Daring to dream
A dear friend recently celebrated a milestone birthday. After the food was eaten, wine drunk, toasts offered and dessert served, my friend rapped her glass for attention. She had a toast of her own to make, and, in the process, offered a word of wisdom. Follow your dream, she said, and told of something she had wanted to do all her life, that, after many close calls and much persistence, is finally now about to happen.
Follow your dream.
But what happens when you don’t have dreams?
I don’t. Not in the sense of life dreams. I grew up assuming I’d be dead by 45. My mother died at that age, so I would, too. My birthday wish, blowing out candles each year, was simply to live one more year.
Okay, I suppose that’s a dream. But it’s not like dreaming of living in Paris or being an actress or hiking the Appalachian trail. My dreams were all short-term, one year to the next. Even when I started writing, I took it one book at a time. I didn’t plan on amassing 80+ books to my credit, much less hitting the New York Times list however many times.
So here I am, still writing and in good health. What happens now?
I have goals. Not dreams. Goals. I want to finish Making Up, the book I’m currently writing. I want to see Scotland. I want to lose 5 pounds. These are not long-term life dreams. They’re just things that I want to do. A year or two ago, my list would have been different – and DO NOT use the words “bucket list” with me. They come from the phrase, “kick the bucket,” which means die, and having obsessed over dying for too many years, I’d rather be upbeat.
Goals imply something that can be realistically attained. I’m a realist. Goals work for me. I also like thinking of “wishes” and “adventures.”
Where do you stand on this? Is it important to have life-long dreams? Am I less complete a person for not having them? Or, to paraphrase that quote about love, is it better to have dreamed and lost, than never to have dreamed at all?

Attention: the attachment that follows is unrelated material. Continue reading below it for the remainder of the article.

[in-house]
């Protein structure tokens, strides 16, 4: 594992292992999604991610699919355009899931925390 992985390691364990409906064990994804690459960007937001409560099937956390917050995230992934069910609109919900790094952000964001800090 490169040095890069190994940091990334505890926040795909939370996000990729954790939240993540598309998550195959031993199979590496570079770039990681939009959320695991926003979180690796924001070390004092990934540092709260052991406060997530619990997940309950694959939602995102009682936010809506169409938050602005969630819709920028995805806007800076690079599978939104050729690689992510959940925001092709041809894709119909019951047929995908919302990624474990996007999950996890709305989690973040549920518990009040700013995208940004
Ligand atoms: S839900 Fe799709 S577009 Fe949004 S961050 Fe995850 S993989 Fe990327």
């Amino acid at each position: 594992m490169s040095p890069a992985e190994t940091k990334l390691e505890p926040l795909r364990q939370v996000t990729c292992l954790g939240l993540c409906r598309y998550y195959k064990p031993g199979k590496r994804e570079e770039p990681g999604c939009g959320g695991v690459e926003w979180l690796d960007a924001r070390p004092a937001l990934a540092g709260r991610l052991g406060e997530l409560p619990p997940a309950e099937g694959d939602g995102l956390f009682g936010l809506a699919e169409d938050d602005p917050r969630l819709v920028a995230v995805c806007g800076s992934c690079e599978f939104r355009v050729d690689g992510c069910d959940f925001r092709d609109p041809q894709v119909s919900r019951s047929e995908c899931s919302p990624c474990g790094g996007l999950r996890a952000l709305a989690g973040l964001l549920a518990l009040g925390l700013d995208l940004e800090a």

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I have goals and dreams. Goals are something I can obtain. Daily goals like exercise, spending time with my teenagers, eating right, (I’d like to lose 5 pounds too) making my word count, time spent marketing. Dreams are bigger. They take longer to achieve, require more work and patience. Dreams are on God’s time, not mine. Did you dream of having children? You must’ve dreamt of publishing your first book. Whatever word you give it doesn’t matter, as long as you live your life to the fullest. That’s the real dream!
I take one day at a time. I try to set goals, and that seems to help me accomplish things that I want to get done. It’s almost like being “rewarded” and it makes me feel so good.
I do enjoy reading, but always think to myself, “you should be cleaning a room or something like that”. Well, I’ve decided you only have one life, so I’ve promised myself that I should take a couple of hours a day and just sit with a nice hot cup of tea, coffee, cocoa or a nice glass of wine and read. I’ve raised my children, I have a relatively tidy house, so I deserve this time for just “me”.
Is the Makeup Artist and Making Up the same book???
Always buy your books, right now I am reading again and again Blueprints.
Yes! Same book. We just changed the name. It’s MAKING UP now. I just need to change it on all my manuscript pages.
Do you ever write follow up books? The only book I have read is “Suddenly” and I am interested in if you followed any of those characters?
No, Jean, I don’t usually write follow-ups. But I never say never. If I were to try it, “Suddenly” would be a good choice. Thanks!
I fulfil my dreams by reading your books.It’s easy to live vicariously with the so interesting characters.Only discovered you last year Barbara, but have now read all of the books of yours that I can get my hands on.I never feel guilty about finding time to read am only sorry when I come to the end of one of yours. Have read Sweet Salt Air twice and enjoyed as much on the 2nd reading.Thank you.